Alas, one of the family has started to receive text news alerts on a mobile, despite not having subscribed to any such (or other) service. It isn’t clear yet what charges are being made to the phone account, but they will not be accepted! It appears to be some sort of scam, but if so why don’t the operators torch it?
The mobile operator (Vodafone) has been contacted in our case and has promised to bar texts from this number; also as these texts indicate that a spurious subscription has been lodged, we were given a number (0845 1309911) to call to cancel any subscriptions (whether unauthorised or not).
The general procedure for terminating subscriptions to Short Code services is to text STOP to the number, but this method perhaps might not work in the case of a scam?
The background is that short codes are simply special mobile phone numbers, obviously notably shorter than full numbers (so they are easier to use and remember), which are used for SMS messages. They are unique to each operator, and are widely used for value-added services such as television voting, charity donations and mobile services like a news service – short code number usage can be billed at a higher rate than a standard SMS and as above can subscribe a customer to a recurring monthly service that will be added to their mobile phone bill.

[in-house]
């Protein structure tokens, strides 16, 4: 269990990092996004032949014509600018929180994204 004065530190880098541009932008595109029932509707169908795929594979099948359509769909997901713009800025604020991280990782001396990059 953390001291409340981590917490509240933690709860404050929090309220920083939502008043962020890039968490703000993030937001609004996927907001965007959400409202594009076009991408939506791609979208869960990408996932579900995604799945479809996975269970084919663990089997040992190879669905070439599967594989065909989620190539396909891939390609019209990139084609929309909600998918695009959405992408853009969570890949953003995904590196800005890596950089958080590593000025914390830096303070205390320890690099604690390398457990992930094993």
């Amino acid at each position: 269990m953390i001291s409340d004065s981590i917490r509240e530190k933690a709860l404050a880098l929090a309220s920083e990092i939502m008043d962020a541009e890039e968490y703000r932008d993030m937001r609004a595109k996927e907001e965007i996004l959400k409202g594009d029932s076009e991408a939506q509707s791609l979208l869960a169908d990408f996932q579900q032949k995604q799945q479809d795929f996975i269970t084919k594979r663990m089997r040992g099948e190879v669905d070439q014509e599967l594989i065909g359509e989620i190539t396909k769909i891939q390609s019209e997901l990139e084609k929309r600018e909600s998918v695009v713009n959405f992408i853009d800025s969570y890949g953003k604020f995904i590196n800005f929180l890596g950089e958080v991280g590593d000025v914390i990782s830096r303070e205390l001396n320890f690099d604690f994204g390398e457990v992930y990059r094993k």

The big problem is that short code services can be targeted for scams in the same way that many other telephony services have been in the past (with company telephone systems being hacked to generate bills of thousands of pounds in premium rate calls, or private mobile numbers being stolen or even cloned to be used for the same purpose). Possibly such abuse is frequent, or massive, or perhaps it doesn’t even get reported – it is almost certainly involves the most vulnerable, including children.
Unfortunately, there is a lack of transparency in what is happening with all these kind of telephone facilities, and there is often a global dimension to improper and criminal use– most people don’t understand the complexities and can be easily fleeced by charges for expensive calls. Who actually owns these short code numbers, who runs them, what are the mobile operators doing to protect their customers, and what are the regulators doing to prevent scams, and punish the perpetrators?